September 16, 2011 | Unregistered CommenterKatherine

I love the self control that returns when I fast. I feel like I am actually in charge a little bit more, instead of my stomach taking over! I really enjoyed hearing about this book as I have always fasted but never really knew the physical benefits. I thought there must be some but it's neat to have the research backed facts to motivate me further!

September 17, 2011 | Unregistered CommenterJackie

Completely and utterly fascinating!!!
Thank you so much for this article.

September 17, 2011 | Unregistered Commentertiff

First I want to say how much I love reading your blog. It's so easy to get caught up the craziness of kids and work and forget to eat well. So, it's a weekly reminder to eat well.

I've tried fasting before without much success, but reading the science behind it, makes me want to try it again.

Over the summer the NYT had an article titled "when-fatty-feasts-are-driven-by-automatic-pilot". It's amazing to think that what you eat can take over what you think. I was reminded of this article when reading the comments of fasting. Everyone seems to say they have a clear brain for eating well.

The article specifically talks about eating fatty foods like potato chips In the study they reported that "in rats given fatty foods, the body immediately began to release natural marijuanalike chemicals in the gut that kept them craving more." A typically western response, this discovery has them discussing a diet drug to block the reaction to the brain.

I just find it fascinating that more than your mind is telling you what to eat. So not eating is a reset for the brain.

September 18, 2011 | Unregistered CommenterSarah

I really enjoyed this post, thanks for sharing. I was however a little taken back by your statement that "real" mormons haven't practiced polygamy for a long time. I realize that what you meant was that members of the Church of Jesus Christ of Latter Day Saints have not practiced this in some time, but I find the labeling of "real" mormons to be somewhat troublesome. As members of the Church of Jesus Christ of Latter Day Saints we find it within our rights to claim the title of Christians, even though many other Christian denominations would say that we are not "real" Christians since we don't believe in all the same doctrines that they do, have added scriptures, temples and believe in eternal marriage, etc. We share a lot of doctrinal believes, church history and added scripture with those denominations who practice polygamy and I guess I just find it kind of hypocritical to feel the need to claim the name mormon and define who is a "real" mormon and who is not. The name mormon could apply to many different denominations who believe in The Book of Mormon to be another testament of Christ, just as the the term Christian could apply to many different denominations who believe that Christ is their Savior.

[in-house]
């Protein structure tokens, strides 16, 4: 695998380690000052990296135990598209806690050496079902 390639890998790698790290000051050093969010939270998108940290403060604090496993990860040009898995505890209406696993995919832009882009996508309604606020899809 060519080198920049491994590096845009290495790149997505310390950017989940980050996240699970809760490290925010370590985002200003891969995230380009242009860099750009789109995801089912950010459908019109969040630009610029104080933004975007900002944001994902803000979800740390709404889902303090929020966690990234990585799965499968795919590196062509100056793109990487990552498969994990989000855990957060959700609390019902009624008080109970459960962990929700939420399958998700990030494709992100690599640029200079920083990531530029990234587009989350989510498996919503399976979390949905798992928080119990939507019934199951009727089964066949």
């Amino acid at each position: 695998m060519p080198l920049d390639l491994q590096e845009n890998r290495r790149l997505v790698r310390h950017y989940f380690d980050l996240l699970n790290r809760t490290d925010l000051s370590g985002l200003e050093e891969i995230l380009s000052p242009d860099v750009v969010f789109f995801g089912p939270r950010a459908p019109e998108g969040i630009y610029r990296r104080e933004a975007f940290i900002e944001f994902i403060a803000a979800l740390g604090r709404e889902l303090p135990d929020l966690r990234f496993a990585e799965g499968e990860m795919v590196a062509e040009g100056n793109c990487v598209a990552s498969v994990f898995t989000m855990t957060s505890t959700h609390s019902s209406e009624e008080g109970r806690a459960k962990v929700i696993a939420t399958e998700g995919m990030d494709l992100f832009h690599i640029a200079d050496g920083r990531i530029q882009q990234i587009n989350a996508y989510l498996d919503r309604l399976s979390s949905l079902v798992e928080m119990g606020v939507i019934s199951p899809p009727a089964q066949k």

September 22, 2011 | Unregistered CommenterCrystal

Crystal, nice to hear from you. How can I defend my use of the word "real"? I once wrote a book about the founding of Laguna Beach, a town best known as an art colony, called "Zion by the Sea". The history had been lost, but in the beginning, in the 1870s, the town started as a gathering place for another group of "Mormons", the Reorganized LDS Church (RLDS). The Thurstons were the first family to settle and they weren't RLDS; they were from the Cache Valley of Utah and the wife was the daughter of a Mormon apostle, Erastus Snow. So early Laguna had two groups of Mormons, each thinking they were "real".

An infant son of the Thurstons, Joseph S. Thurston, wrote a memoir at the end of his life. He recounted how one Saturday a month all the families would gather for some much needed socializing. A homemade one-string fiddle would be produced and the kids would play while the parents danced. Well, the RLDS didn't believe in dancing so when they came other entertainment was invented. For example, the children would play the game called "post office". You may remember from your childhood that "post office" is a kissing gameā€”if you get a letter it's a signal for a kiss.

At the end of his life Joe Thurston, no doubt with fond memories of his first kisses, could only wonder how "it was never explained to us why kissing was okay but dancing wasn't." This story makes me smile. Perhaps you will too. When two sides of an issue smile, that's progress.

September 23, 2011 | Registered CommenterSkip Hellewell

Thank you for the posts. Excellent blog. My business partner had, for many years, dealt with acid reflux. He took a well known daily medication to help this condition. The acid reflux was progressing to the point where he was faced with the decision to take an even more powerful medication. His doctor suggested that he try fasting (water only) for 7 days. The objective, according to his doctor, was to reset his digestive system (which may terminate his acid reflux). Long story short: he fasted for 7 days and has not had acid reflux since (2+ years). Interestingly, as each day progressed it became easier for him to refrain from food.

September 23, 2011 | Unregistered CommenterAnonymous